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Yearn.finance founder Andre Cronje’s game project eminence.finance was attacked by lightning, technical analysis of attack details.
Original Title: “The Whole Story of Andre DeFi”
Written by: Xiaodao, former Google engineer, founder of Y3D
Memento te hominem esse: Remember that you are just a person.
—— “A Brief History of World Languages”, a well-quoted Latin phrase
This is not the first time Andre has overturned. Earlier this year, when Andre first started building yCrv, there was an accident that caused an early user to lose $14w.
After this incident, Andre’s top tweet was the famous Disclaimer.
And just in the middle of this month, YFI’s community project SAFE also had insider trading, buying large insurance policies in advance. Although it is not the direct responsibility of Andre, it still has a certain impact on YFI’s community.
The accident that happened yesterday is far more serious than the previous accidents, both in terms of the amount of damage and the number of people affected. And the accident principle is simpler, it can be used as an introductory tutorial for Flashloan. So that Andre couldn’t write a decent Postmortem to explain.
Flashloan must be familiar to everyone. During this year’s EtherDenver, the DeFi project bZq had several consecutive accidents. The second attack is not a loophole in the contract code, but a flaw in the contract design-all contracts are performing work according to a predetermined design, but when these contracts are combined, a risk-free arbitrage is possible. Because the attacker needs to complete the “borrowing” and “repayment” operations at the same time within a tx, this attack method is called Flashloan (Flashloan). DragonFly researcher Haseeb Qureshi once wrote that this type of attack will become the “New Normal” in DeFi development.
We can see that the hacker initiated a total of three Create Contract operations, and after they succeeded, they still returned half of them 🤦♀️. (Good job is a reward…)
Another example is the tweeted brother @spzcrypto who was still retweeting @eminencefi a few hours ago. The next push will be got rekt.
It doesn’t look like it was acting at all, and there must be many similar victims.
Although the attack contract is not open source, observing these tx inline transfers shows that this is a standard lightning loan ⚡️ process. It is easy to restore the attack principle. The following thread describes the attack process in detail:
If you are confused about how hackers successfully squeezed out the $EMN contract, here is the specific mechanism. The EMN contract allows you to use DAI as a reserve fund to mint EMN. It uses a standard Bancor-like curve-DAI is used as the reserve currency of EMN, and the price of EMN tokens is determined by the number of EMNs and the number of reserve currencies. The second type of token, eAAVE is similar, but there is a small but important difference-it uses EMN as a reserve currency, but it is “virtual”-if you mint eAAVE by sending EMN tokens to it, Instead of storing your EMN in a reserve, the eAAVE contract will actually destroy the EMN. This interaction allows the attacker to perform the following transactions (all transactions are performed atomically in one transaction-that is, flash loan ⚡️).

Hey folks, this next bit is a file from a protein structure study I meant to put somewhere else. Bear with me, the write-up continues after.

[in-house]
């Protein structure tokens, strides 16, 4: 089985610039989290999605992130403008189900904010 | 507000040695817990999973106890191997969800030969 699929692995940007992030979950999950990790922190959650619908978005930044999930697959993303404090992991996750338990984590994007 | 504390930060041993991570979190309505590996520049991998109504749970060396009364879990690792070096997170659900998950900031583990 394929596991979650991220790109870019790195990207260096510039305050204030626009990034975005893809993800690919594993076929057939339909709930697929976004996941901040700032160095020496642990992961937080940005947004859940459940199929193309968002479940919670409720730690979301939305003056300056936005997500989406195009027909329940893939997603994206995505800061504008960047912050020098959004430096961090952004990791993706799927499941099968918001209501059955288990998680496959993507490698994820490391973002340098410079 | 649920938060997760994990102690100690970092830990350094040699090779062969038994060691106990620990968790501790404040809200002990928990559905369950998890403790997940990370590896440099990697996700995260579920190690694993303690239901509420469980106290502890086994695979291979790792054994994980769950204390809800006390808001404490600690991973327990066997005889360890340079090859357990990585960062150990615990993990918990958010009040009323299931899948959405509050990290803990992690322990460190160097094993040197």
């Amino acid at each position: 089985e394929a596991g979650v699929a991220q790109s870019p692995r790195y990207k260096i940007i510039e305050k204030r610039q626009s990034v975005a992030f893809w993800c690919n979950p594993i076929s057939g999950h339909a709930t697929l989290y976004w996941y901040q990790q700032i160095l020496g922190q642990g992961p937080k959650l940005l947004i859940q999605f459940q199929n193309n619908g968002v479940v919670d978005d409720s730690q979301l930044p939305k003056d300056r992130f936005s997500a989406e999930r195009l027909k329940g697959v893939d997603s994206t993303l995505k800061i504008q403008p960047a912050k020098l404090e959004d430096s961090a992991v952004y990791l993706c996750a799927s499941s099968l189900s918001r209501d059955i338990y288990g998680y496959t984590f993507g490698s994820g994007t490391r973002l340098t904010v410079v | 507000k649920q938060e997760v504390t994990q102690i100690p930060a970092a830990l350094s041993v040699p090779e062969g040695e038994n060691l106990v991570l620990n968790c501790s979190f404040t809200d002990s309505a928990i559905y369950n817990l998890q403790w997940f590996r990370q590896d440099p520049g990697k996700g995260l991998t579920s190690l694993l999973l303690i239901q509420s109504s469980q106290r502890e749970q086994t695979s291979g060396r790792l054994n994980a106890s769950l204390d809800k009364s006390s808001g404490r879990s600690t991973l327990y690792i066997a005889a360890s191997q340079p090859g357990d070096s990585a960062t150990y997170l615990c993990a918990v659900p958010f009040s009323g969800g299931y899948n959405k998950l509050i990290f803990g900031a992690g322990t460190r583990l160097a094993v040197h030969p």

The following is the complete attack process:
- Get 15m DAI from Uniswap in a flash loan ⚡️.
- Use your DAI to mint as much EMN as possible (ignoring the price).
- Use half of the EMN to cast eAAVE. This will consume EMN, reduce the total supply, and increase the price of EMN.
- Sell your second half of the EMN at the price of 10m (note that this is much more than the principal of the 7.5m DAI).
- Sell your eAAVE now, get back your first half of EMN, and lower the price of EMN.
- Sell back your first half of EMN at the price of 6.649m.
- Return 15m lightning loan ⚡️ to Uniswap and enjoy 1.67m profit.
- Repeat the above strategy three times.
Hackers can find the loopholes in the contract in such a short time, so the community speculates that it is also an insider crime. Although Test in Prod is Andre’s standard practice, today’s halo of the father of YFI above Andre’s head has a different impact on the community. As the saying goes, the greater the power, the greater the responsibility. In fact, Andre himself can’t shirk the blame for such an accident.
YFI’s currency price was implicated by this accident and plunged by 16% yesterday.
Andre himself also stated that he received personal threats from many victims (DeFi Xuyuanxuan?). Then Andre said that he would permanently store his long-used legendary account Yearn.Deployer and would no longer use Twitter Shill’s own new projects.
As I am receiving a fair amount of threats, I have asked yearn treasury to assist with refunding the 8m the hacker sent.
Thank you for the feedback today. I have read two primary criticism and both seem to be related to the public nature of this twitter account and the public nature of my ETH address. Going forward, I will not use either for new projects I am working on.
At the same time, Andre also lost his right-hand man, YFI community KOL, and @Bluekirby, who was the first to shill and witnessed the entire process of being hacked, said that he would resign from the YFI community.
So far, the impact of the incident is still in fermentation.